After U.S. forces pulled out of Vietnam in 1973, I was named head of the covert NSA operation in South Vietnam. I found myself in charge of forty-three men who looked to me for guidance. Their safety and wellbeing, and that of their wives and children who were with them, were my responsibility.
By the time I took over as head of NSA’s detachment in Vietnam, I had already learned that for an organization to achieve, the man or woman in charge had to lead, not manage. I knew my job was to give my subordinates whatever they needed to be the best that they could be. I was there not to control them but to uplift and inspire them. That meant I had to respect them and give them the freedom to fail and the undergirding to succeed. In the simplest terms, I was there to help them.
As Saigon was falling and the U.S. ambassador, Graham Martin, forbade me to evacuate my men and their families, I used every ruse I could think of to get my men and their loved ones safely out of the country. I did it without help and often despite resistance from those in power in Washington. Once again, I was on my own. My job again was to help, this time to assist my men and their families to survive.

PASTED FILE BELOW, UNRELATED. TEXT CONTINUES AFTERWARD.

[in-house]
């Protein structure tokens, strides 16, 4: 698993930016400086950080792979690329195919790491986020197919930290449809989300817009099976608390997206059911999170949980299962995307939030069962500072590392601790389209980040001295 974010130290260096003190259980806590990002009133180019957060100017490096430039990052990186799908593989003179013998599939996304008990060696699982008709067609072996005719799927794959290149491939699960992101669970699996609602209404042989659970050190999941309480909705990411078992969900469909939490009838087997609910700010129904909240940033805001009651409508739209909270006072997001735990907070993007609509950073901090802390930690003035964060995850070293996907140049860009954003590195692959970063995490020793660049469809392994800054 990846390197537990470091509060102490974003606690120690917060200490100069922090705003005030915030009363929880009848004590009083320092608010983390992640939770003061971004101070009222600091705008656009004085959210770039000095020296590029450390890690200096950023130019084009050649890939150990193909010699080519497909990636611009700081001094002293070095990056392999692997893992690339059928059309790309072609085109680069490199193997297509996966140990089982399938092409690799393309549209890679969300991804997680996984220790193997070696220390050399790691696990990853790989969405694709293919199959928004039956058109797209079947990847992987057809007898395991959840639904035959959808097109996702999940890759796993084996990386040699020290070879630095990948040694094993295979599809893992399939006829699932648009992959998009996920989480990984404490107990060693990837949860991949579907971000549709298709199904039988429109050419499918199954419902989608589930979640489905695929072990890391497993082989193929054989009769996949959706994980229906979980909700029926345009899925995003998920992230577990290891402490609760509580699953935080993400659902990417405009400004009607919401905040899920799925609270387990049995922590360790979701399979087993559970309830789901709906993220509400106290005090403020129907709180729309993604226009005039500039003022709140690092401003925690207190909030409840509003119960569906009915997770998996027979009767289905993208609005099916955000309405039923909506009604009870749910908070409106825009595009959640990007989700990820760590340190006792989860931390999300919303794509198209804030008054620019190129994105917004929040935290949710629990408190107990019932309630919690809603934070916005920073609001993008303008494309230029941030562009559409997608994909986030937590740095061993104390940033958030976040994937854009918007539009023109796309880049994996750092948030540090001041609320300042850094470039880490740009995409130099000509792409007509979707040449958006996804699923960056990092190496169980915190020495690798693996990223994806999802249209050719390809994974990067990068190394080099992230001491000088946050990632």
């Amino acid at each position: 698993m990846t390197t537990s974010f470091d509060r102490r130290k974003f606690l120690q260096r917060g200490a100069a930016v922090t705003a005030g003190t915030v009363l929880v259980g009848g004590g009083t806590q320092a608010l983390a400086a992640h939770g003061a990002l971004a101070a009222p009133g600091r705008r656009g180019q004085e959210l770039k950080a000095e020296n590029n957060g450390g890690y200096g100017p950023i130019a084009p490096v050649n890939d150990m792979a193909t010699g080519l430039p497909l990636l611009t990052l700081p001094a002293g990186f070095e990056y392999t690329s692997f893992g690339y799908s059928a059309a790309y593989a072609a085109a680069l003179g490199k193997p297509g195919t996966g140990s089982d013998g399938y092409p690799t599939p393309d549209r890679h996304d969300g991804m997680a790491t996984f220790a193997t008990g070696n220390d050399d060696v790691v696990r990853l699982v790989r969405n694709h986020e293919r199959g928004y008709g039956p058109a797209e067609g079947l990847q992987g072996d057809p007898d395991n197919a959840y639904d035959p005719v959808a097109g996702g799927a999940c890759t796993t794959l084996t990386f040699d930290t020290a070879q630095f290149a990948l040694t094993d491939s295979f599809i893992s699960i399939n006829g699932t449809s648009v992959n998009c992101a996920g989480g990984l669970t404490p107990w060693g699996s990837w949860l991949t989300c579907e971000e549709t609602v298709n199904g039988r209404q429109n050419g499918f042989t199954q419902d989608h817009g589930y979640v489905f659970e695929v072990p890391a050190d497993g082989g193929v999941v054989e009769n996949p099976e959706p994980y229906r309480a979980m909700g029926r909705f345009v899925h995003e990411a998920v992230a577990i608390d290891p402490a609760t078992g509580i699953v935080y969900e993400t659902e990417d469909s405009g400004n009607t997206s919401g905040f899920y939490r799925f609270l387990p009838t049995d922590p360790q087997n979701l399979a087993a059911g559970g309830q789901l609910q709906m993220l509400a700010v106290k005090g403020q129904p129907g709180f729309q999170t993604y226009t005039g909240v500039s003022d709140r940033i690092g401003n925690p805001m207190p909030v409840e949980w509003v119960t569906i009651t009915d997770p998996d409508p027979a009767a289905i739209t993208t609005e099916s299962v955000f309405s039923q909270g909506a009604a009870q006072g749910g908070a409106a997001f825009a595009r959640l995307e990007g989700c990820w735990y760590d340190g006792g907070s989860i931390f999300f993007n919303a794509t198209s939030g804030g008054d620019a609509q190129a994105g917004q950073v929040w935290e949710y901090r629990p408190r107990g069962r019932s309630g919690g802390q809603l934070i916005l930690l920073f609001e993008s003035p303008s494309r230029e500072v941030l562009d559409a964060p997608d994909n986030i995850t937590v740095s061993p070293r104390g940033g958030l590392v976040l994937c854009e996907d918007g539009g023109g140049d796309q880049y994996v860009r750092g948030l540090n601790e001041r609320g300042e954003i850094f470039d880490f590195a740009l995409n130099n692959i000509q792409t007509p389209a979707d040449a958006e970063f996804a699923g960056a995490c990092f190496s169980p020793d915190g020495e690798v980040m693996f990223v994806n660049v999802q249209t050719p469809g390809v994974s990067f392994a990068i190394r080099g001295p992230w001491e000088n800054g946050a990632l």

When the AIDS crisis peaked in the 1980s, I felt called upon again to help. Men were literally dying in the streets because no one would go near them for fear of being infected with a fatal germ. I couldn’t stand to watch it happen, so despite the risk, I volunteered to take care of men dying of AIDS. I worked my way during five years through seven patients, all gay men who died. As we learned eventually, the risk of infection was small—it required introduction of the AIDS virus into the bloodstream. As it happens, I did suffer a needle stick after giving one of my patients an injection, but I didn’t come down with AIDS.
Once again, I found myself working alone to help others.